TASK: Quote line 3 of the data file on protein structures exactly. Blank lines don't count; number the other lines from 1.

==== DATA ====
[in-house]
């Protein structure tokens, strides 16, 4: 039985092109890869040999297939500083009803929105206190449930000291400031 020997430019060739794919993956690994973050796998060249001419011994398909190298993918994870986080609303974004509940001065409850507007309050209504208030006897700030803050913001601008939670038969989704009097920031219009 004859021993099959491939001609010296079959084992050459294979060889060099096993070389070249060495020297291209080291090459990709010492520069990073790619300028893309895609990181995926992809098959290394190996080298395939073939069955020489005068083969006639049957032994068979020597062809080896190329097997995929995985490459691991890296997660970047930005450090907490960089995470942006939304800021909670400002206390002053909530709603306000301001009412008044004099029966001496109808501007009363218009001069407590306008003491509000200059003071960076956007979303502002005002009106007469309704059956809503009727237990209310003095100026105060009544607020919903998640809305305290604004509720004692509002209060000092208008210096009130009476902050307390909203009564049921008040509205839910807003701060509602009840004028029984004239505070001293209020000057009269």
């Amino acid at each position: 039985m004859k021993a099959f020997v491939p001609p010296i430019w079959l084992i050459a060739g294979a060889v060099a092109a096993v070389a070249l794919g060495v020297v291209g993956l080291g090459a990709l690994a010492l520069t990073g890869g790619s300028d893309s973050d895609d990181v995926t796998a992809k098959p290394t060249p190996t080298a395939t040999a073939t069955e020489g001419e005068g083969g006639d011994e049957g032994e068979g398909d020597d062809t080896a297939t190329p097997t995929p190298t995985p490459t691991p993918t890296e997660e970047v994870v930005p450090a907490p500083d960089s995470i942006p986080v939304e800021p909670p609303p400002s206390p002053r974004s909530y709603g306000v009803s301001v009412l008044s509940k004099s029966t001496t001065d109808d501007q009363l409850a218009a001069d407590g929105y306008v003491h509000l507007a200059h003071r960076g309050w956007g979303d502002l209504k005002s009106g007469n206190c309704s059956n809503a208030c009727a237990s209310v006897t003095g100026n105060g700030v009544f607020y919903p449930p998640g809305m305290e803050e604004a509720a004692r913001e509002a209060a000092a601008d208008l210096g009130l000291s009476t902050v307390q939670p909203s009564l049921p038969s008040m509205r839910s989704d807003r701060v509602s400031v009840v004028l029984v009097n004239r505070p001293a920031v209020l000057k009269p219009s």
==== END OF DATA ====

């Amino acid at each position: 039985m004859k021993a099959f020997v491939p001609p010296i430019w079959l084992i050459a060739g294979a060889v060099a092109a096993v070389a070249l794919g060495v020297v291209g993956l080291g090459a990709l690994a010492l520069t990073g890869g790619s300028d893309s973050d895609d990181v995926t796998a992809k098959p290394t060249p190996t080298a395939t040999a073939t069955e020489g001419e005068g083969g006639d011994e049957g032994e068979g398909d020597d062809t080896a297939t190329p097997t995929p190298t995985p490459t691991p993918t890296e997660e970047v994870v930005p450090a907490p500083d960089s995470i942006p986080v939304e800021p909670p609303p400002s206390p002053r974004s909530y709603g306000v009803s301001v009412l008044s509940k004099s029966t001496t001065d109808d501007q009363l409850a218009a001069d407590g929105y306008v003491h509000l507007a200059h003071r960076g309050w956007g979303d502002l209504k005002s009106g007469n206190c309704s059956n809503a208030c009727a237990s209310v006897t003095g100026n105060g700030v009544f607020y919903p449930p998640g809305m305290e803050e604004a509720a004692r913001e509002a209060a000092a601008d208008l210096g009130l000291s009476t902050v307390q939670p909203s009564l049921p038969s008040m509205r839910s989704d807003r701060v509602s400031v009840v004028l029984v009097n004239r505070p001293a920031v209020l000057k009269p219009s």